G. Barandika, J.I. Beitia, M.L. Fidalgo, I. Ruiz-de-Larramendi

University of the Basque Country (SPAIN)
Preparing students to be good problem-solvers, critical thinkers, and lifelong learners has become a critically important educational goal in this twenty-first century. Because student-centered environments are typically problem-based, open-ended, and complex, different forms of scaffolding are needed for students and teachers to succeed in such environments. One form of support involves the use of technology as cognitive tools.

Cognitive tools are instruments that support or perform cognitive processes for learners in order to support learning. Jonassen and Reeves defined cognitive tools as "computer-based tools and learning environments that have been adapted or developed to function as intellectual partners with the learner in order to engage and facilitate critical thinking and higher-order learning". Therefore, cognitive tools can bridge the difference between open learning environments, like discovery learning environments and traditional supportive instructional environments.

Cognitive tools can be classified into four categories depending on their function:
(a) support cognitive and metacognitive processes, share cognitive load by providing support for lower level cognitive skills (so that resources are left for higher order thinking skills)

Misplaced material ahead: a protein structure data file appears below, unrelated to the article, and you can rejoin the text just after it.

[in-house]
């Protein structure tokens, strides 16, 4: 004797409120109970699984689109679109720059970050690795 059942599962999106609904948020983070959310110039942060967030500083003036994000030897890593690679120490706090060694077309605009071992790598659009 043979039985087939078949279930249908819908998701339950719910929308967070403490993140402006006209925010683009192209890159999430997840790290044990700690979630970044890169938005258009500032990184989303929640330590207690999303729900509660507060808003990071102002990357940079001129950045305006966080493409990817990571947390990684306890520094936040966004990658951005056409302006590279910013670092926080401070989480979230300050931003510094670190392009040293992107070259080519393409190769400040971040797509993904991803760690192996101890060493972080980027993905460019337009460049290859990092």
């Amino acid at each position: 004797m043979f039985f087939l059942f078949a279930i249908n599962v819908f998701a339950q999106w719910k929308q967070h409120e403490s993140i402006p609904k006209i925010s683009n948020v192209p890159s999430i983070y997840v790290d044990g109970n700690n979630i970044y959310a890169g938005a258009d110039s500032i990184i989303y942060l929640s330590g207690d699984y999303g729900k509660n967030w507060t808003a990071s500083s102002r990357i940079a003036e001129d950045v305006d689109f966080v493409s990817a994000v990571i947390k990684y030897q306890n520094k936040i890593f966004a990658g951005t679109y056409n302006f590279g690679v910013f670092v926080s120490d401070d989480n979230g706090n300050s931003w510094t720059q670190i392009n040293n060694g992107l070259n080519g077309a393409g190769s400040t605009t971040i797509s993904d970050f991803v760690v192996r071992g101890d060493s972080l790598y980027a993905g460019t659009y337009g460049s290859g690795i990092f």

(b) allow learners to engage in cognitive activities that would be out of their reach otherwise, and
(c) allow learners to generate and test hypotheses in the context of problem-solving.

In this work, we study the adaptation of some cognitive tools to the self-learning of Chemistry for Pharmacy students. Cognitive tools include the use of laboratory equipment and calculus software to model through theory-based simulations the experiments carried out by the students.

The authors acknowledge the financial support of SAE/HALEZ (UPV/EHU) for a PIE2013-2015(6695) grant.

[1] Jonassen, D. H. and Reeves, T. C. (1996). Learning with technology: Using computers as cognitive tools. Handbook of research for educational communications and technology. D. H. Jonassen (Ed.), New York: Macmillan, pp. 693-719)
[2] Barandika G., Beitia J. I., Fidalgo M-L. and Ruiz-de-Larramendi I., (2015), Academic results derived from the implementation of an activity for Chemistry students in the Pharmacy grade : integration of room, laboratory and computer practice, Proceedings of INTED2015 Conference (ISBN: 978-84-606-5763-7), 2nd-4th March 2015, Madrid, Spain, pp1537-1541.